NCHS had 139 football players signed up for workouts, according to Kearfott. The Ironmen have three sessions for 45 minutes with six groups of nine per session. Girls basketball also goes for 45 minutes, while soccer lasts an hour.
All workouts activities at NCHS are outdoors in Stage 1 with the weight room being closed.
"Once we get into the next phase the plan is to get kids in the gym and weight room and so forth," said Kearfott.
Kearfott isn't sure if NCHS will allow its basketball and football teams to participate in any out-of-town shootouts or 7-on-7 tournaments, respectively.
"We're still going to be cautious and probably slower maybe than some places because of the safety and the unknown," he said. "I stressed to our coaches our end goal, and everyone's goal, is to play in the fall and winter. We're going to take steps toward that."
Central Catholic athletic director Hud Venerable believes more of the Saints' squads will participate once Stage 2 arrives.
"Other programs are continuing to do their own thing they've been doing — visual training, stuff like that," he said.
Central Catholic has about 50 football players for three sessions of an hour-and-a-half per week, while its basketball teams are going twice a week for 90 minutes as well in Stage 1. Venerable said the weight room also is available along with the gym, football field and track.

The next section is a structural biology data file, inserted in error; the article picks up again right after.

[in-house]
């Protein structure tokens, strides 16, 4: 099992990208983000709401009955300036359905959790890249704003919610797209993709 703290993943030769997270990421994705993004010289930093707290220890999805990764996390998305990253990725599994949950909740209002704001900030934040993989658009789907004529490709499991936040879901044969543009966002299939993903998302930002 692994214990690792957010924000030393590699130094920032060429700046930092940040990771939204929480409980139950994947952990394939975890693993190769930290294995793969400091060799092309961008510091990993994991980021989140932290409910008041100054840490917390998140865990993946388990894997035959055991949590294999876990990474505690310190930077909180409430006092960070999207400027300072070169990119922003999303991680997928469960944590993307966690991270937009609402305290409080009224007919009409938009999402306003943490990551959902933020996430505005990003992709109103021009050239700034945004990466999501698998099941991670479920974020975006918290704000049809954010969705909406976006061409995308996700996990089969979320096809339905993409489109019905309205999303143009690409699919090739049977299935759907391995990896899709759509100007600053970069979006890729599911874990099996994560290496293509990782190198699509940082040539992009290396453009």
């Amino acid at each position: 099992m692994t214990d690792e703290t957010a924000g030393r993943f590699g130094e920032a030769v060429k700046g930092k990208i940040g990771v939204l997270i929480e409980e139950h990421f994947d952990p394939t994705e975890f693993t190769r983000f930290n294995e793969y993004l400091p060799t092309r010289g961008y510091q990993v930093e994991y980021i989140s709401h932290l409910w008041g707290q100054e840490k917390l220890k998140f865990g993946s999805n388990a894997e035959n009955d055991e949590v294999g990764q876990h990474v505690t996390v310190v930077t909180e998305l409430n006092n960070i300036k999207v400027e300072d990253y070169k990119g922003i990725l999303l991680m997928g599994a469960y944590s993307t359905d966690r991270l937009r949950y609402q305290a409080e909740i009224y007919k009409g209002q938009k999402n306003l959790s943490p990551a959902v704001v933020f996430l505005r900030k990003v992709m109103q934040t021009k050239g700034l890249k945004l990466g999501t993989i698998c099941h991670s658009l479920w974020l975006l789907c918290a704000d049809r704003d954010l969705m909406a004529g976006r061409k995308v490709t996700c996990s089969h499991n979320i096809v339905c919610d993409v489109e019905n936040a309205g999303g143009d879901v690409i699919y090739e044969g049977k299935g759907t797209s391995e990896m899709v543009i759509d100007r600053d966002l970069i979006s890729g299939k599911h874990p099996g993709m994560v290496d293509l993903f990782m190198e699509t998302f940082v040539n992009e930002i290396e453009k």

"It's good to watch the interaction and see smiles on faces and kids excited to be back on our property and facilities, and coaches as well," said Venerable.
As far as participating in basketball shootouts or football 7 on 7s, Venerable said "we may have some limited opportunities for competition." Coaches have been talking to other schools about that, but Venerable said it will depend of whether that is approved by the Diocese of Peoria and the IDPH.
"We can plan, but those plans might change at the spur of the moment," he said.
Evans said U High's Stage 2 plan has been approved by Illinois State University. Now, U High is waiting to see if the IHSA Stage 2 plan is a go before going full steam ahead possibly as early as Monday.
"We're going to meet with our coaches (this week) and go over our plan and temperature training and documentation for our coaches," he said. "Our coaches still have to have all their contact day plans and the space and time approved by me before anyone can start."
Evans said the "timeline" of when Stage 1 was approved and getting approval from ISU and the Emergency Operations, the IHSA had already formulated Stage 2. So the school decided to wait.
"We kind of wanted to be proactive with Stage 2, which is sport specific and can start using equipment," he said.
Evans said U High will not host any competitions or do youth camps this summer, preferring "to focus on our athletes" before the school year begins.
Football won't be traveling to any 7 on 7s, said Evans. He needs to talk with basketball coaches Andrew McDowell (boys) and Laura Sellers (girls) to see if they want to travel to any shootouts.
"Coach Sellers and Coach McDowell might just want to focus on their athletes," said Evans. "They haven't seen them or been around them for a while."
At its meeting last week, the IHSA Board of Directors decided not to approve an exemption to allow spring sports teams who had their seasons canceled to play games in July. There was talk of allowing that to happen in May.
Schools may still choose to honor seniors within Phase 3 or Phase 4 state guidelines, but no games may be held with or against other schools.
PHOTOS: Fall sports conditioning begins at Bloomington High School
Contact Jim Benson at (309) 820-3404. Follow him on Twitter: @pg_benson